During the civil rights movement’s nonviolent sit-ins and boycotts, protesters presented a clean-cut image to garner national sympathy for the struggle. Low-wage workers, however, who lacked formal education, status, or title—men such as Cole and Walker—often could not or would not conform to the protocols of respectable behavior and comportment dictated by the middle class. To follow the rules in some cases meant to swallow their righteous anger. To dress and speak according to certain middle-class norms was to distance themselves from the communities that nurtured them. The exclusionary politics of respectability often put them outside the bounds of protected citizens or sympathetic victims. And patterns of protest did too. The Memphis struggle included militant rebellion by the city’s poor and working class, as well as orderly marches.
To his credit, King wrestled with the contradictions of preaching nonviolence to poor, angry young people forced to live in a violent world. In his famous “Beyond Vietnam” speech of 1967, King confessed: “I knew that I could never again raise my voice against the violence of the oppressed in the ghettos without having first spoken clearly to the greatest purveyor of violence in the world today—my own government.”
As Michelle Alexander argues, building on the work of prison abolitionists such as Ruthie Gilmore and Angela Davis, many poor black people who have been disproportionately victimized and villainized by the carceral state have been reduced to a permanent marginalized caste in our society. If you are a felon or a formerly incarcerated person (overwhelmingly poor and working-class people of color), you are socially exiled from “respectable” circles: excluded from voting, from certain professions, subject to added surveillance and housing and employment discrimination. If you are a woman, your sexual past and present practices also determine your status. And if you are queer, it is an uphill climb to be included under any circumstances. Yet these three groups—poor black people, women, and queer people—have been at the forefront of today’s Black Freedom struggle against state violence.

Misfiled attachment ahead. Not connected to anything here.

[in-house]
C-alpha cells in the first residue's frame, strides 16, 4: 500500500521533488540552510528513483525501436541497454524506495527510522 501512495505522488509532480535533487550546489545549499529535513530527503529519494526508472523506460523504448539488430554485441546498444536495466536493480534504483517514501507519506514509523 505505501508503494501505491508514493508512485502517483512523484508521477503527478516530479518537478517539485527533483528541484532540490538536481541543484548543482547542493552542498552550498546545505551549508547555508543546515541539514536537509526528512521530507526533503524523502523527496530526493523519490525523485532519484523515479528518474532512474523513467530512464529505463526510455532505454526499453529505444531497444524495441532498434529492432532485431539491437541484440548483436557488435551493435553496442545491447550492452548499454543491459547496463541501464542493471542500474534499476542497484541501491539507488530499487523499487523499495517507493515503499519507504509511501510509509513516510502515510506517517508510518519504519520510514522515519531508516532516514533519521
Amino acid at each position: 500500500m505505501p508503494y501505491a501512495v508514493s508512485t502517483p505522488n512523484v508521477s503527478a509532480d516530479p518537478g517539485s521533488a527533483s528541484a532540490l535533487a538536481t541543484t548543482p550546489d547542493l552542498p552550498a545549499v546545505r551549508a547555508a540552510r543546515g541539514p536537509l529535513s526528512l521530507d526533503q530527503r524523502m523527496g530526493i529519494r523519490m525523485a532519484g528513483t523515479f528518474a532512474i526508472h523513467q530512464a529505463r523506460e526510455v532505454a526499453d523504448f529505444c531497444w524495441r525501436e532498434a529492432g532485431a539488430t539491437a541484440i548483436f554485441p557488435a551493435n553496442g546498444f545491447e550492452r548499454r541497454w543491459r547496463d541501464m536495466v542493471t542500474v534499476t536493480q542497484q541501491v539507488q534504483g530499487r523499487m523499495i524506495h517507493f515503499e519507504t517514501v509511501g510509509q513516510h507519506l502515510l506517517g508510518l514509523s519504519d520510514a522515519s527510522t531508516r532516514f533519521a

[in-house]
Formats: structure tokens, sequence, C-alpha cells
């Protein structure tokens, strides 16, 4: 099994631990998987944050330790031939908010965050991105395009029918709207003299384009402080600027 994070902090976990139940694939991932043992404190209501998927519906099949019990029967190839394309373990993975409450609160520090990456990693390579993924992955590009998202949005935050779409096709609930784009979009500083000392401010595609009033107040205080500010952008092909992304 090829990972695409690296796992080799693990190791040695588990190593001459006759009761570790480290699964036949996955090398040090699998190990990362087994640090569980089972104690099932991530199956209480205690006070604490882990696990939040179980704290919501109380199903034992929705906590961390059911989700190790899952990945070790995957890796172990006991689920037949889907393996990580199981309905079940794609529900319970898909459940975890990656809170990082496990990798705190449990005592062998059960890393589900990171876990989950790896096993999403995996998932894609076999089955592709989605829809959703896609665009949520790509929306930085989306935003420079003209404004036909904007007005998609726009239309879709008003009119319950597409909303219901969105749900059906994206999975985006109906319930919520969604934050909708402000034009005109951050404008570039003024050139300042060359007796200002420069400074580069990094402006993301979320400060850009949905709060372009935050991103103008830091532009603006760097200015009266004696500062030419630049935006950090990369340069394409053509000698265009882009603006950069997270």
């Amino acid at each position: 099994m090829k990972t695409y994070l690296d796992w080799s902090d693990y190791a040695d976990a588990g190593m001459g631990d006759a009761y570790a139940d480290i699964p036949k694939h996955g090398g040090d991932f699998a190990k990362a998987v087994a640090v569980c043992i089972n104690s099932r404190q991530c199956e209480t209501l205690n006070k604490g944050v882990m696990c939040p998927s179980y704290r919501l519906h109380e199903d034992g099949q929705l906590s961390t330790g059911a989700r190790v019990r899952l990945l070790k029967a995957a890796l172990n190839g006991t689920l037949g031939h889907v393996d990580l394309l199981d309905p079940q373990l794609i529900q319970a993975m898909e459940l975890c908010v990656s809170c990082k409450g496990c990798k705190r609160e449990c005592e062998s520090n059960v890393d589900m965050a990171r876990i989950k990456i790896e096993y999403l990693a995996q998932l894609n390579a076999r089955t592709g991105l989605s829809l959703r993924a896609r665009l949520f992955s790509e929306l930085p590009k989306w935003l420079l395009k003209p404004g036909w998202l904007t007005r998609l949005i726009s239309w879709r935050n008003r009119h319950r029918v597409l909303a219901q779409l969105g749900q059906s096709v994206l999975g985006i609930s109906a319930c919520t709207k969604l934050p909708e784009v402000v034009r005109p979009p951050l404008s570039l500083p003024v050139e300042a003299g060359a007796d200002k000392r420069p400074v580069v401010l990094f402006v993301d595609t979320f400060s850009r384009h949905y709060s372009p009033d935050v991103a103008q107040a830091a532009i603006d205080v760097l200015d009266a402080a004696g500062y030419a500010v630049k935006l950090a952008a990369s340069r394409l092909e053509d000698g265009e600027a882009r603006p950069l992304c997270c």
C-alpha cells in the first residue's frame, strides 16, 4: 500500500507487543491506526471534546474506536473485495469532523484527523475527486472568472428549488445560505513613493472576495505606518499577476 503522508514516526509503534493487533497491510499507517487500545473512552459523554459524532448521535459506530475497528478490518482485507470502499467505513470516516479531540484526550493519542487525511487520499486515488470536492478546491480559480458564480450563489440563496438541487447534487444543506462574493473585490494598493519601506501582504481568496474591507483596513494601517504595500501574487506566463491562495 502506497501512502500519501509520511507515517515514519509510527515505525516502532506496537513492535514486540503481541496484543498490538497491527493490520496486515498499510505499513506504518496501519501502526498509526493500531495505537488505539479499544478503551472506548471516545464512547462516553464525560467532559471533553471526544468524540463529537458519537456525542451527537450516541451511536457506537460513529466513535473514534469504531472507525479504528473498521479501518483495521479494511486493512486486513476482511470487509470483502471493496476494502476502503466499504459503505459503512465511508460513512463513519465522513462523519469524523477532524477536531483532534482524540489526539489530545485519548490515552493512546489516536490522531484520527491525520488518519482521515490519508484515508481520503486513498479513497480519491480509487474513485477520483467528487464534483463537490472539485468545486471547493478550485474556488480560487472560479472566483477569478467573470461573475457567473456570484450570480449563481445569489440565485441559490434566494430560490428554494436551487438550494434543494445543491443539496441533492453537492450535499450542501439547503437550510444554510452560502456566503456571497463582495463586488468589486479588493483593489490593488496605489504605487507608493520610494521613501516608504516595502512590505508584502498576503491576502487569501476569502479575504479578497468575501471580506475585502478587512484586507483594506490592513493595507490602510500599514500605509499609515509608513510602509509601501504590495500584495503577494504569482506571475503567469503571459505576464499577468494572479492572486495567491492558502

During the uprisings in Ferguson and Baltimore in 2014 and 2015, reporters and pundits often drew a line of demarcation between the “good” protesters, those who knelt in prayer, followed the rules, and went home before curfew; and the “bad” protesters, who broke windows, refused to disperse, and used profanity to describe the profane police violence. The latter group was in the streets the longest, refusing to back down, defying authority, and confronting the defenders of the status quo. These are the irreverent and implacable young people to whom Barack Obama preached calm and whom Bill Cosby mocked and maligned.
Embracing a black feminist praxis, this generation’s Black Freedom leaders have rejected the politics of respectability. They insist that the voices of black queer organizers be heard loud and clear, and that assertive women be honored within the movement. Rather than eschewing the marginalized and often maligned sectors of the community, the Movement for Black Lives’ organizers have prioritized them: arguing that those who suffer most from the policies of racial capitalism ought to be at the center of an agenda for racial justice.
For the most part, today’s movement has rejected a top-down, charismatic, male-centered model of leadership. But it has not forgotten King as much as Terry fears. In 2016 and 2017, the Movement for Black Lives marked the King holiday by calling on activists to remember the radical King, the internationalist King. In dozens of cities, local groups held vigils, teach-ins, marches, and rallies with that theme in mind.
Fifty years after King’s assassination, the most important corrective we can make, Terry rightly suggests, is to take King down from the pedestal. It is too narrow, too high, and too confining. And it distances King from the people and struggles that helped to define him.